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I am pretty concerned. I have experienced oily type odors in B777s during descent from higher levels to below 10000 ft on many occasions. I had voiced those concerns but have never got a satisfactory answers. Some LAMEs opined that it was tempory/intermittent oil seal problems but said no one has died due to such odors!

I hope the industry pay more attention to reports of such odors.
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Old 27th Jan 2013, 10:31   #8 (permalink)
 
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There's a "fumes" thread running in Prune's 'Medical & Health'.
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Old 27th Jan 2013, 10:31   #9 (permalink)
 
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Thanks I had a feeling it was the RJ 146, as every time I paxed on one the air con always had an oily smell.
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Old 27th Jan 2013, 10:42   #10 (permalink)
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This appears to have first been recognised as a problem in the 70's and the Grauniad carried this article in 2006 Toxic cockpit fumes that bring danger to the skies | Business | The Observer.

toffeez - I reckon this needs to be on a more widely-read forum than medical? By the time pilots start looking at that forum they tend to have some problems and it must surely be better to prevent them in the first place?

EDIT: I see also the thread you refer to is well down the page and refers to ground staff mainly.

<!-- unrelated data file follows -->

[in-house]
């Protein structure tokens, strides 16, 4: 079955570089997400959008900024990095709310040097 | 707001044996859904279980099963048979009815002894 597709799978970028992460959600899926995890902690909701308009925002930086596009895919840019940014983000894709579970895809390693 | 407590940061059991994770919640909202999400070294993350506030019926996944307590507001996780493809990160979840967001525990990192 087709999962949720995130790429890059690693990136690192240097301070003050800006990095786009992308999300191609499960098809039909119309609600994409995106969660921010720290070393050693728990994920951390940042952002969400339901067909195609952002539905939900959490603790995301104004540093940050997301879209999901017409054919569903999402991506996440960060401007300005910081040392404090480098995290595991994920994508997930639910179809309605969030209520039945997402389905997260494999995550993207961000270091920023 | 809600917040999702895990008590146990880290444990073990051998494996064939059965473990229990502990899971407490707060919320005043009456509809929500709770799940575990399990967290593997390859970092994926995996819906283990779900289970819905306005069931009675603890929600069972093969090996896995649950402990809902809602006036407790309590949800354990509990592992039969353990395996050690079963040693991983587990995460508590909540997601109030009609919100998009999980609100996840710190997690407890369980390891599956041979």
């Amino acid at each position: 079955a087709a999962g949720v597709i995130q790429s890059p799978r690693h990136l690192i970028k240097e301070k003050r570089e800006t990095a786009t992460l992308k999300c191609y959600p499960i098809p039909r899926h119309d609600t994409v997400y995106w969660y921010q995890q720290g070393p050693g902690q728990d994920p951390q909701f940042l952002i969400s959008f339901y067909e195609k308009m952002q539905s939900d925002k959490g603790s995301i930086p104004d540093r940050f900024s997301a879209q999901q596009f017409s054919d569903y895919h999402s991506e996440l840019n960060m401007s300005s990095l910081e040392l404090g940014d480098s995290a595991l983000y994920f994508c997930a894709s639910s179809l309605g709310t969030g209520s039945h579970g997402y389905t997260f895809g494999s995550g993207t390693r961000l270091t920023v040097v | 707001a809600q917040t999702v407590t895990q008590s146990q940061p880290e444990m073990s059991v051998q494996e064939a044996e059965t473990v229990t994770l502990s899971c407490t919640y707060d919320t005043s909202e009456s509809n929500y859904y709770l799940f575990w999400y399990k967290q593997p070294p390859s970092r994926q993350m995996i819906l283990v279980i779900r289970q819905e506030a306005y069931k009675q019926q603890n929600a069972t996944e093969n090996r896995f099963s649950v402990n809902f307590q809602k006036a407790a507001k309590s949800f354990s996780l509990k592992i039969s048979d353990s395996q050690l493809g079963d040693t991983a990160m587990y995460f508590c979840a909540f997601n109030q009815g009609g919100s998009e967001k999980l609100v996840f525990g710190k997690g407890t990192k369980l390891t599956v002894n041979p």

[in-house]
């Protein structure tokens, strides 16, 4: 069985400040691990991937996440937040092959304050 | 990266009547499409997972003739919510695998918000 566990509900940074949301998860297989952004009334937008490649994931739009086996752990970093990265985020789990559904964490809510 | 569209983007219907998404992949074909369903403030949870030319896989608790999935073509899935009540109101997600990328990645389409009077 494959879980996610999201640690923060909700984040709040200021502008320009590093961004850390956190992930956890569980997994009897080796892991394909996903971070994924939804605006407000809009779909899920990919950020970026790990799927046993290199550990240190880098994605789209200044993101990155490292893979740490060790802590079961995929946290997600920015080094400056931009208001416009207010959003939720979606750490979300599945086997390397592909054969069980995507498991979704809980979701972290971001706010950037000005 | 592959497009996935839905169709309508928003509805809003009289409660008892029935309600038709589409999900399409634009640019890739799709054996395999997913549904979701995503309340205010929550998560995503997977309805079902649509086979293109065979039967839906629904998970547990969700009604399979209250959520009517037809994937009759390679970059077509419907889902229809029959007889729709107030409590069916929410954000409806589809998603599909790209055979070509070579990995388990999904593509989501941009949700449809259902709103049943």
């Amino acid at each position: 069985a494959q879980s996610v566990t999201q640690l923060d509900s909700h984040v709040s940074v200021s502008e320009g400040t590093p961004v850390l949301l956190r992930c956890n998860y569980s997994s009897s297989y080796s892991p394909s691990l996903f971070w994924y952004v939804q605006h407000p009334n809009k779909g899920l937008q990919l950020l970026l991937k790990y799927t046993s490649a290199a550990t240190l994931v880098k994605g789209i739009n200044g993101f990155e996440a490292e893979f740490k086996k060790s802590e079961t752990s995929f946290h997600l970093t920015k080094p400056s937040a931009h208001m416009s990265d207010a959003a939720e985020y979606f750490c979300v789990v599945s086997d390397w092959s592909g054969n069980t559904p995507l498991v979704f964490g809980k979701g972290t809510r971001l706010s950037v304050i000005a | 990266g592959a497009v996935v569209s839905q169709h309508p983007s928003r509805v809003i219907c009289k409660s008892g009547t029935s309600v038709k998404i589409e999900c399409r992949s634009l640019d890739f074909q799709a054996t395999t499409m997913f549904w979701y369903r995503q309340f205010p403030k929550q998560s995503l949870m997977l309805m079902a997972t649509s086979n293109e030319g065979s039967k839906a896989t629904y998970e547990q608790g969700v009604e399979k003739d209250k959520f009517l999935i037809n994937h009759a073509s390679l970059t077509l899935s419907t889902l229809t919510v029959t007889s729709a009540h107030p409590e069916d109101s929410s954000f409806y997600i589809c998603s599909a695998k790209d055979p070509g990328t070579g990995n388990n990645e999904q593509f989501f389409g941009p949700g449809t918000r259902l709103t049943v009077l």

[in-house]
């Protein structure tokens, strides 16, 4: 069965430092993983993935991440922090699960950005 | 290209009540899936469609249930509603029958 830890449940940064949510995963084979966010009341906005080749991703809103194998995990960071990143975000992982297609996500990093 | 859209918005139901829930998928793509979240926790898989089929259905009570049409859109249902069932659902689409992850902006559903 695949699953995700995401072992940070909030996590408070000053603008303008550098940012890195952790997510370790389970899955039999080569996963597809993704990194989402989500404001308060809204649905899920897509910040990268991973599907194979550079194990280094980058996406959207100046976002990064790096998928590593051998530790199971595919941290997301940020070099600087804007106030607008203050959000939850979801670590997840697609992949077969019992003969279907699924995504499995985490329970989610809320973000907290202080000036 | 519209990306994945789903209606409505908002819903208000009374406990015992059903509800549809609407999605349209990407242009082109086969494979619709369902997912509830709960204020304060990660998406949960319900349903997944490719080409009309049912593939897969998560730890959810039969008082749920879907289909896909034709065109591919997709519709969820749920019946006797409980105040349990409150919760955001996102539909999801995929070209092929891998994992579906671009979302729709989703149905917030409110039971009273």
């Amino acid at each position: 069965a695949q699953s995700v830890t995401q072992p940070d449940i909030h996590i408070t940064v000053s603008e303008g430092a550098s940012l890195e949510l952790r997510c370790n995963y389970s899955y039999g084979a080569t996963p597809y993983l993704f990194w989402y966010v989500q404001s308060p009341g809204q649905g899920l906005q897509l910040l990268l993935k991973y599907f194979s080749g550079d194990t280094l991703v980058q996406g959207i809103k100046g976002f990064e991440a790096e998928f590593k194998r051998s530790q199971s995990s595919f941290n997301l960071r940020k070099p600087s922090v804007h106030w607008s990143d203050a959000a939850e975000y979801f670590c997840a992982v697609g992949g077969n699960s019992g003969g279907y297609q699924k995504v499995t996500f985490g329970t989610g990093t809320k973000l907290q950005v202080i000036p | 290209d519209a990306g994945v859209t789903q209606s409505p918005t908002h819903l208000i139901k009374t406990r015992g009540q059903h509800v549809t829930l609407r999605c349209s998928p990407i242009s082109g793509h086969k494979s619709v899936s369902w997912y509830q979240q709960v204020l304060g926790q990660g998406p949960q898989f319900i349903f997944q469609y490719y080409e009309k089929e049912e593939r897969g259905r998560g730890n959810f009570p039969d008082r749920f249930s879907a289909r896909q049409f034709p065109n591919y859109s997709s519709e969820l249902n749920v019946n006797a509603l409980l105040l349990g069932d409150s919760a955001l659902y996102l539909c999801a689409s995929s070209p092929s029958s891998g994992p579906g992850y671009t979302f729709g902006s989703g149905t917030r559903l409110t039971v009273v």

Last edited by BOAC; 27th Jan 2013 at 10:51.
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Old 27th Jan 2013, 11:00   #11 (permalink)
 
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Bleed air? Straight off the engines(s)? Without being buffered via a heat exchanger?

Must've been designed by a homicidal maniac!
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Old 27th Jan 2013, 11:01   #12 (permalink)
 
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Hetfield

I don't think that there was ANY attempt at humour

http://apt.rcpsych.org/content/6/3/187.full.pdf

There appears to be a link between the use of Organophosphates (in sheep dips) and nervous disorders.
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Old 27th Jan 2013, 11:15   #13 (permalink)
 
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At least this will not be a problem on the 787 as I understand it does not use bleed air for the packs. Just the battery fumes to contend with!!!
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Old 27th Jan 2013, 12:11   #14 (permalink)